I'm actually the only employee in the office running XP. I always found that even though I didn't have latest OS, I was always able to keep it running safe, clean, and efficient. It still runs all my software, old and new. (At home I run Windows 7 64bit Pro.) If you know what you're doing OR not doing much, XP will be fine to use. However, XP 64-bit might become even more of a pain since drivers have always been hard to find. If you search online, you might be able to find a custom driver someone modded from a XP 32bit or ME/2000/Vista version. Just watch out for fake or virus filled drivers. I always check and try OEM drivers first, just in case. Sometimes another OEM's driver will work (usually because of the same chips used).

appealnow
appealnow

I have a question. I have one old program that requires XP to run. With Windows 7 Pro I ran a virtual drive. I got a new Windows 8 computer but didn't realize that there was a Windows 8 Pro with Hyper Drive. What is my best option to run this one program? Install windows 8 Pro and put Windows 7 Pro on the hyperdrive and still can I run the virtual XP drive to run the program? Install Windows 8 Pro and put XP on the hyperdrive?

Saud Hassan Kazia
Saud Hassan Kazia

Like it or not. There is no suitable alternative to Microsoft Windows. And Windows 7 is the best. Windows 8/8.1 is a joke like Vista. So holding out for 9.

James Stevenson
James Stevenson

It's inevitable that XP will become obsolete but I don't think it will become useless. You could use an old XP machine for so many things including a virtual desktop receiver, an in-house cloud infrastructure or a web server.

If you wanted to keep the computer, you could install Linux. I did it with my home computer and never looked back. It turned my buggy mess of a desktop into a fluid entertainment system and production suite.

jevans4949
jevans4949

I'm not convinced that XP is going to become any more problematical than it already is, until anti-virus companies stop supporting it. After all, we've run with those "potential" problems for 12 years.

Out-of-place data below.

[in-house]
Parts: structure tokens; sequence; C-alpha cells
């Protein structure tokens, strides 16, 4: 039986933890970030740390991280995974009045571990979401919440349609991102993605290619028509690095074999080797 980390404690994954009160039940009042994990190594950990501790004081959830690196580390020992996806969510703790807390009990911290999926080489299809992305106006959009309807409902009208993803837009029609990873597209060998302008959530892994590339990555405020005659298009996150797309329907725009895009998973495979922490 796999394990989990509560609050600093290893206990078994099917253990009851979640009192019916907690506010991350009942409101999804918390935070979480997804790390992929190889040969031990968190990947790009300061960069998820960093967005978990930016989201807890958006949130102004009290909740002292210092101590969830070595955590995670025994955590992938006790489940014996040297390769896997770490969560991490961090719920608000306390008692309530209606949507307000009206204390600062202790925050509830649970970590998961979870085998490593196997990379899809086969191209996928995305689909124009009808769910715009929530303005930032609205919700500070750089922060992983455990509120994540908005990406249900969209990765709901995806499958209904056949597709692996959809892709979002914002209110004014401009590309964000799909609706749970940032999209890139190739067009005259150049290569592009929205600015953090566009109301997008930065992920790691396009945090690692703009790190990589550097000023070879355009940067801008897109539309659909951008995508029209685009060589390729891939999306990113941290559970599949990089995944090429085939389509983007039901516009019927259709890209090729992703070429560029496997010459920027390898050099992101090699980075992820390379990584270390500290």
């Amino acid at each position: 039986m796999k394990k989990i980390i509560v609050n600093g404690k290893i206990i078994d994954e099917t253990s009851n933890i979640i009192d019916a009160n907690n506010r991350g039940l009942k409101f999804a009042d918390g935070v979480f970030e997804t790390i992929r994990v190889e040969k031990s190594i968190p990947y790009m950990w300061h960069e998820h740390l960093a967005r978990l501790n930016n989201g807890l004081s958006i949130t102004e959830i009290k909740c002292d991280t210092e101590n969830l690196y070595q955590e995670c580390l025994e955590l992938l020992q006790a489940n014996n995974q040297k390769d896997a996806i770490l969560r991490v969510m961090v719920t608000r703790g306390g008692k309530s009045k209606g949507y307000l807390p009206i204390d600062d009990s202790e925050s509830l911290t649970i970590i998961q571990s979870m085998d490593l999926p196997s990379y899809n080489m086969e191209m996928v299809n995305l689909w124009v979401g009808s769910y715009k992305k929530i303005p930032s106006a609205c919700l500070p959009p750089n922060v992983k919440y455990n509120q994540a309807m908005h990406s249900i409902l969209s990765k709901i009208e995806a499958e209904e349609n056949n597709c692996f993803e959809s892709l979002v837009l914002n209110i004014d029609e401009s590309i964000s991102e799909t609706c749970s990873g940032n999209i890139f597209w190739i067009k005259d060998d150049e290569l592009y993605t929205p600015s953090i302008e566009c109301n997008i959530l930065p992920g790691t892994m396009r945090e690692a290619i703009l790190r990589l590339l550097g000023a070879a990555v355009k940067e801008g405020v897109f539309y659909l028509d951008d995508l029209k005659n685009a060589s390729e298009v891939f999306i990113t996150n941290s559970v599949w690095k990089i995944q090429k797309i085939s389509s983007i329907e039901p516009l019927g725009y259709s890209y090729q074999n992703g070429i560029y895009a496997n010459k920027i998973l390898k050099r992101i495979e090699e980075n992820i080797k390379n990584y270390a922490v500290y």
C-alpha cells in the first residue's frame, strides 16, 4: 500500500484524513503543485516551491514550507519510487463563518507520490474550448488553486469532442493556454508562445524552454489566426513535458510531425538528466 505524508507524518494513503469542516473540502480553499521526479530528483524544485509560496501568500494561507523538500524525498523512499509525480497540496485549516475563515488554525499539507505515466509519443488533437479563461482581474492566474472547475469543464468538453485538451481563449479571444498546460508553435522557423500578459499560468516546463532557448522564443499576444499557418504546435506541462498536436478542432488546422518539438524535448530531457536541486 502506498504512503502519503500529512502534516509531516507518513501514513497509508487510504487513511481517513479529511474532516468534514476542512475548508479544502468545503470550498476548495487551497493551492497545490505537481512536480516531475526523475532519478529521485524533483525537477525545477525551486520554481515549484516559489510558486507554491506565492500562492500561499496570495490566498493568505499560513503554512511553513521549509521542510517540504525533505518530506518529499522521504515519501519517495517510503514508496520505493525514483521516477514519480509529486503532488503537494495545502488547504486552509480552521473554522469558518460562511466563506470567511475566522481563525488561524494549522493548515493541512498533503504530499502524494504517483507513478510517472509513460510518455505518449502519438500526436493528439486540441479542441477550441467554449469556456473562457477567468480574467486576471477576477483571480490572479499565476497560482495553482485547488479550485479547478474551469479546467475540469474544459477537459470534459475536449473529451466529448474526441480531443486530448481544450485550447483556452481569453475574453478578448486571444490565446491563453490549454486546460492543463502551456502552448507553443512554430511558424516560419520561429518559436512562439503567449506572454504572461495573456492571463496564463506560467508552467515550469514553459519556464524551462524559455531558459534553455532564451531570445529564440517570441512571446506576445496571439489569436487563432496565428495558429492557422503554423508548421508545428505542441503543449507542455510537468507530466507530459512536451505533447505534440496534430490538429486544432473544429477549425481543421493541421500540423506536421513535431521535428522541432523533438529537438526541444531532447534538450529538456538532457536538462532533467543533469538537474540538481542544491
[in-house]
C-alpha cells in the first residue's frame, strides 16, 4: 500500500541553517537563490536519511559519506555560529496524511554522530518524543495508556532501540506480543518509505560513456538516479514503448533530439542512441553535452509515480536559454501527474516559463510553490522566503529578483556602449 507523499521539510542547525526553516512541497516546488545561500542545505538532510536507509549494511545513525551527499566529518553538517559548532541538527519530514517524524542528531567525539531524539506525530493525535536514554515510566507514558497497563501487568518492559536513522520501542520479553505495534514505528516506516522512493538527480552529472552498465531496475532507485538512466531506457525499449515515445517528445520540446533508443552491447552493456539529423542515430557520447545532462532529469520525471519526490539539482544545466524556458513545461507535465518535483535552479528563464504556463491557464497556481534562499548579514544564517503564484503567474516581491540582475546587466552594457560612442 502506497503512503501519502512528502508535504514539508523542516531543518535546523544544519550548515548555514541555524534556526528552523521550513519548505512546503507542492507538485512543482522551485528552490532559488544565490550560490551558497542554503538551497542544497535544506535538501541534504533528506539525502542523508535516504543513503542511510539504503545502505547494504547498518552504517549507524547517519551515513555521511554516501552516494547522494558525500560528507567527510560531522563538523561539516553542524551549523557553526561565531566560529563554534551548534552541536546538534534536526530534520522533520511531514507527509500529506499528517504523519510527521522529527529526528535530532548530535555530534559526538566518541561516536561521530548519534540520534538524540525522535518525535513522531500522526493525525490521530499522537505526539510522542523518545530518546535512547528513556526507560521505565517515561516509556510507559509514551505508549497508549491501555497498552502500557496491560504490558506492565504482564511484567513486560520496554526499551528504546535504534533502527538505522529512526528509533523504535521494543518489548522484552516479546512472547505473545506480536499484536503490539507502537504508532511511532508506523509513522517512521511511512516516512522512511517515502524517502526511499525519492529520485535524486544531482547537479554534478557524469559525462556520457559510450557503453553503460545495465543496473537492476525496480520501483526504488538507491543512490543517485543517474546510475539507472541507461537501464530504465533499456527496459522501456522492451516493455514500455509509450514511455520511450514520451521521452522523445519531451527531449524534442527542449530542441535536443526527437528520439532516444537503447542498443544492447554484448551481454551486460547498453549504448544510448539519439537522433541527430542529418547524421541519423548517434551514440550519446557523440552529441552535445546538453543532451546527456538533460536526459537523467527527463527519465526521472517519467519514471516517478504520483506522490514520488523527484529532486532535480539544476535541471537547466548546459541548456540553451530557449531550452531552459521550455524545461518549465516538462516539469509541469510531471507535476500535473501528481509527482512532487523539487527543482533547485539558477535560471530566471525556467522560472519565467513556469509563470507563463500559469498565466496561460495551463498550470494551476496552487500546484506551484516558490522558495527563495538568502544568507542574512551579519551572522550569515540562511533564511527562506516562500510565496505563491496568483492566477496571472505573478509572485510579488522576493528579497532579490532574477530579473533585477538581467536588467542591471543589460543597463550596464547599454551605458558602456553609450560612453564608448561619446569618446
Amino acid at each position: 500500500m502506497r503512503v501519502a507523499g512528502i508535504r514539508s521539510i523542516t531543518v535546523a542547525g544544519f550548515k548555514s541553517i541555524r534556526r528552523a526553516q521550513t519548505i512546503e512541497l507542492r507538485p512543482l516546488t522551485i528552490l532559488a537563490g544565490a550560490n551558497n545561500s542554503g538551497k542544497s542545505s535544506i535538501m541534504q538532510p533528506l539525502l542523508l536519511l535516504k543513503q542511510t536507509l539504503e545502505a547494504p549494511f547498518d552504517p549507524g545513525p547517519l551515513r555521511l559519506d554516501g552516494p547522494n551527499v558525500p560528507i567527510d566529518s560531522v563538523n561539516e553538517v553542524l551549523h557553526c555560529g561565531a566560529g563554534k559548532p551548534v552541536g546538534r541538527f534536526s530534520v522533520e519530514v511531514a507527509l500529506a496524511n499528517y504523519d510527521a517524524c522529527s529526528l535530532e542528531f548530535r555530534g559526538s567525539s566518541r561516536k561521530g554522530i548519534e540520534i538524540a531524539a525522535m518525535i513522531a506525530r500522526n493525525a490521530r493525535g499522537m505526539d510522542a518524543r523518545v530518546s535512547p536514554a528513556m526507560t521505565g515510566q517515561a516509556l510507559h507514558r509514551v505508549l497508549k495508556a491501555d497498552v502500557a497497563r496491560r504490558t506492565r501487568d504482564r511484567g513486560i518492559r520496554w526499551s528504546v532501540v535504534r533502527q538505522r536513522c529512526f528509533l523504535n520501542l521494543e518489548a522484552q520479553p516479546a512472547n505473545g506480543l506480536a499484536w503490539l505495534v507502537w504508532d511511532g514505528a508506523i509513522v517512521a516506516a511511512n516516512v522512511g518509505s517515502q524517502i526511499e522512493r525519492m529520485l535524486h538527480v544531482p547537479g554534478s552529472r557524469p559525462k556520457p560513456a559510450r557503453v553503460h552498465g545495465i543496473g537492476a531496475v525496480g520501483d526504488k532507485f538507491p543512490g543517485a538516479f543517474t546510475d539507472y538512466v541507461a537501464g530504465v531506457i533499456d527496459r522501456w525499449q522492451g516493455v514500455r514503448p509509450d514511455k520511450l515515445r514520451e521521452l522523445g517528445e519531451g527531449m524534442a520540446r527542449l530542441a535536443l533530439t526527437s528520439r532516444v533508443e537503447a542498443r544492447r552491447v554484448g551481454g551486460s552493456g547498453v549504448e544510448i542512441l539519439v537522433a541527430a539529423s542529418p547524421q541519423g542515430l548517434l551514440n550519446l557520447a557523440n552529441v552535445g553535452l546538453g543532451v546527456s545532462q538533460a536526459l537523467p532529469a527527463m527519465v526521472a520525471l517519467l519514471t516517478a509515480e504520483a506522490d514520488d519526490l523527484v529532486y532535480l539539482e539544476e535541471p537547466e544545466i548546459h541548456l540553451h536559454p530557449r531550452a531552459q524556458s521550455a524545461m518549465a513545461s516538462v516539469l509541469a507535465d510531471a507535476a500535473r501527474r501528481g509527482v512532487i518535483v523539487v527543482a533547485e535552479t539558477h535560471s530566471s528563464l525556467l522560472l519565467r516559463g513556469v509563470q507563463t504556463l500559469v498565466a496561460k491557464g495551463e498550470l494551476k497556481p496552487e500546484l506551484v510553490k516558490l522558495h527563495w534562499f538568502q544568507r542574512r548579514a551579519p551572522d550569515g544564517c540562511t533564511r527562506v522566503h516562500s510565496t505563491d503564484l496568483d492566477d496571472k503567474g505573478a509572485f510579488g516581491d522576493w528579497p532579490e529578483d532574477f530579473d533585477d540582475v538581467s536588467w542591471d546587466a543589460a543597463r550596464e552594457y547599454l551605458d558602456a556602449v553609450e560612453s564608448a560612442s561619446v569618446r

Subsequent versions of Windows must have more bugs; often they are affected by the same bugs as XP, and they are bigger packages, with new bits, with more bugs.

Jason Shepard
Jason Shepard

I avoided upgrading until last year. Decided XP no longer supported what I needed to run, so it was time to move on. Spent 6 months testing over a dozen LINUX flavors, Mac OS X and Win7. Would have preferred to go with Mac, but it just doesn't have the app support I needed. Ended up with Win7 and have learned to love it more than I ever did XP. Linux Mint was nice, but it also had app support issues as well as some hardware compatibility issues for legacy and top-of-the-line gear. Other LINUX flavors were either too complicated for the average user or had stability/compatibility issues that were immediate disqualifiers.

Saud Hassan Kazia
Saud Hassan Kazia

Randy. Anything productive requires windows. There is no other alternative

Saud Hassan Kazia
Saud Hassan Kazia

Already moved to win7. Proud to be in the team that made it all happen

Randy Myers
Randy Myers

That is why LINUX will eventually take Windows to the cleaners in my opinion. I have switched all PC,s to LINUX and other devices to IOS and Android--Windows just keeps failing and costing more.

Shawn Quinn
Shawn Quinn

I think most people will just lock it down and keep going with it until they can upgrade.

Mark W. Kaelin
Mark W. Kaelin moderator

Will Windows XP still be your organization's primary operating system in April 2014? If the answer is yes, how will you mitigate the risk?

SalSte
SalSte

@rwbyshe Even after retirement of XP, the Windows Update site will give you the option to download all previous updates. You'll just get a prompt that support for XP has expired and that upgrading to a newer OS is recommended. 


I had to rebuild a Windows 2000 machine for a customer just a few weeks ago, and Windows Update still pulled updates for it, even if they were close to five or six years old. If you have a Windows Update Server onsite, that will also cache the updates to push to your machines as well.